November 7, 2004 Articles No Comments

By Mike Allen

Written for Winnipeg Free Press ‘Tree Care’ Column November 7, 2004

I have chosen a few questions that I have received from readers in recent months that I thought I would share with you along with my responses. Questions regarding evergreen trees and shrubs make up three-quarters of the inquiries I receive.

Q. My large blue spruce tree has lost thousands of needles and several branches are dead. Will the tree ever grow back new branches? Jean W., Winnipeg

A. Spruce trees can sometimes surprise us with their ability to grow a second set of branches replacing those that died. Unfortunately not every spruce can do this. Here are some ideas you might want to try to encourage branch regrowth in your tree.

The three most significant causes of dead branches in urban and shelterbelt spruce trees are (1) white blister (Cytospora) fungus canker disease, (2) spruce spider mites, and (3) competition from itself through shading, other trees through shading and physical abrasion, and buildings. When increased light hits even diseased branches and trunks of spruce, it often stimulates growth of new shoots from buds located just under the bark. Aerating and fertilizing the tree will keep the disease in check; and power water washing infested branches will help control spider mites and other pests. Under these improved growth conditions, those new shoots will develop into longer branches. I have seen many 60 foot white spruce trees in Charleswood grow prolific new branches up to 12 feet long in the once branchless lower half of their trunks creating a columnar spruce effect – a very impressive sight.

Q. I need to prune my globe cedars as they are blocking part of my front window. Can I do this safely without injuring them? When is the best time to prune them? Bob H. East St. Paul

A. Like most coniferous evergreens such as spruce, pine, juniper and fir, it is a rule of thumb that no more than a quarter of the existing green growth, including twigs and branches, be removed in any one year. The best time to train and prune the cedars is before they get to be a problem for your location. This would have been when the plants reached about half-way to two-thirds of the way to the height of the window sill. Pruning the cedars at one level such as the bottom of the window sill will eventually cause the depletion of green leaves and create a bare looking plants that will be unattractive to look at. The cedars will also be significantly weakened in health. Removal of the cedars and starting again are now the best strategies. Cedars rarely produce new shoots on leafless twigs and branches as spruce trees sometimes do. June is the best month to trim all evergreens.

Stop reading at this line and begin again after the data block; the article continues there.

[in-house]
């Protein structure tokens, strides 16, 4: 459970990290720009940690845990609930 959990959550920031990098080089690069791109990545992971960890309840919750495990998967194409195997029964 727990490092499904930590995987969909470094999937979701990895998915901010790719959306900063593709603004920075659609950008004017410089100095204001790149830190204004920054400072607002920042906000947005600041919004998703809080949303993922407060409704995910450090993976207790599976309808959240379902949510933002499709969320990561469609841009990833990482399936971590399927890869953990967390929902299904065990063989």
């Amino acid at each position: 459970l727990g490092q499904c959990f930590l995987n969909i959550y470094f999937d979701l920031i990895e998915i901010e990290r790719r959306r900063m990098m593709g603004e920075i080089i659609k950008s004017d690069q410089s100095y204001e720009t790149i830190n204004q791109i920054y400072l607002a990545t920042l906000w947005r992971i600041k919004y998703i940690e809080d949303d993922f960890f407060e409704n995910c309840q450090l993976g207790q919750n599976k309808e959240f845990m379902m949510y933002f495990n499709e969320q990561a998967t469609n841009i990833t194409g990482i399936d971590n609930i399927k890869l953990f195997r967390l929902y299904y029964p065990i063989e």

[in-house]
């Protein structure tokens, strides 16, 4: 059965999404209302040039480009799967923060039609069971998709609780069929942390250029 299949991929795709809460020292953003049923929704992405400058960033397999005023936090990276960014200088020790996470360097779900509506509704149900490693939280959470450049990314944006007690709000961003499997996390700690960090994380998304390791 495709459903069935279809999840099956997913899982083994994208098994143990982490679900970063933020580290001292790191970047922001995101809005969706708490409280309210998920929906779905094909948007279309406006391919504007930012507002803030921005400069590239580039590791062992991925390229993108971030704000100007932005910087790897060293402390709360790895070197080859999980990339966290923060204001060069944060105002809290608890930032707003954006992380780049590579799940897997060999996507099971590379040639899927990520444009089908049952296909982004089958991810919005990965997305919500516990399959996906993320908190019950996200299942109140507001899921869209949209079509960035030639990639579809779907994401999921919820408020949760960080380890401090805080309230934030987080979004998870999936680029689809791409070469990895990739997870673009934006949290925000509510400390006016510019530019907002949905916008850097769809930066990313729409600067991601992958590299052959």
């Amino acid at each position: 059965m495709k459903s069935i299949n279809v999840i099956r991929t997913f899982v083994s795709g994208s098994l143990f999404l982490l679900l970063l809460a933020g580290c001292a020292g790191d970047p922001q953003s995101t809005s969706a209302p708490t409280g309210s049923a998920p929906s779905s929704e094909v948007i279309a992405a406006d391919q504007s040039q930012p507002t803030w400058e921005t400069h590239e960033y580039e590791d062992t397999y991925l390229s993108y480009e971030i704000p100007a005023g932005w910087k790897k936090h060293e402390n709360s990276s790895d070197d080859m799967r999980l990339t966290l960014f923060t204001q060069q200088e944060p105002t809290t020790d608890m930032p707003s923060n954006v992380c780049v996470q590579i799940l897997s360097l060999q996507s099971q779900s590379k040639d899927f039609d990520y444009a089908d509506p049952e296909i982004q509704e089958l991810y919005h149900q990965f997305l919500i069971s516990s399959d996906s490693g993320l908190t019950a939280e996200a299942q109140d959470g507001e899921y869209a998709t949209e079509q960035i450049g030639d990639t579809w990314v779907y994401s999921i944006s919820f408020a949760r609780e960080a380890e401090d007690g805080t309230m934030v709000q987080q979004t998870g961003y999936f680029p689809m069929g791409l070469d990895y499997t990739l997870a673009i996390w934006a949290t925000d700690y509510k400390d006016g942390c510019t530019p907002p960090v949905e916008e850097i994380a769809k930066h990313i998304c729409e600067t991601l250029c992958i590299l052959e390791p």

Q. Our silver maple tree is over 50 feet high and dying. Its leaves are light yellow with brown spots on them. Many leaves have curled, turned brown and have fallen off. I am concerned that the tree is diseased and that it will fall over. Can I get it topped? Doug C., St. Vital

A. I recommend treating the leaf problem first. The maple has chlorosis (yellow leaves with prominent green veins) which is sign of iron deficiency in the soil. With treatment the tree should not die. Annual spring fertilizing with a high nitrogen fertilizer and an iron chelate supplement will restore the green colour of the tree’s leaves over 2 to 3 years. Silver maple trees do not topple over unless their roots have been damaged through significant ground disturbance such as construction. Ask a reputable arborist such as one certified through the International Society of Arboriculture (ISA) to reduce the crown of the maple using proper arboricultural techniques. All commercial arborists in Manitoba must have a valid Manitoba Arborist License to operate their business. Most of those arborists are not ISA certified.

Topping mature trees of any kind is always a destructive practice. Removing a large part of the tree’s crown in an indiscriminate way will result in wood fungal decay and mechanical damage from weathering to the exposed cut limbs and stems. The tree becomes weaker and the resulting shoots arising from the ends of the cut stems or branches will be weakly attached to the rest of the tree. Large, heavy sucker shoots invariably break away from their weak attachments creating a hazard to people and property. Topping trees makes them more hazardous.

Written by treeexperts-mb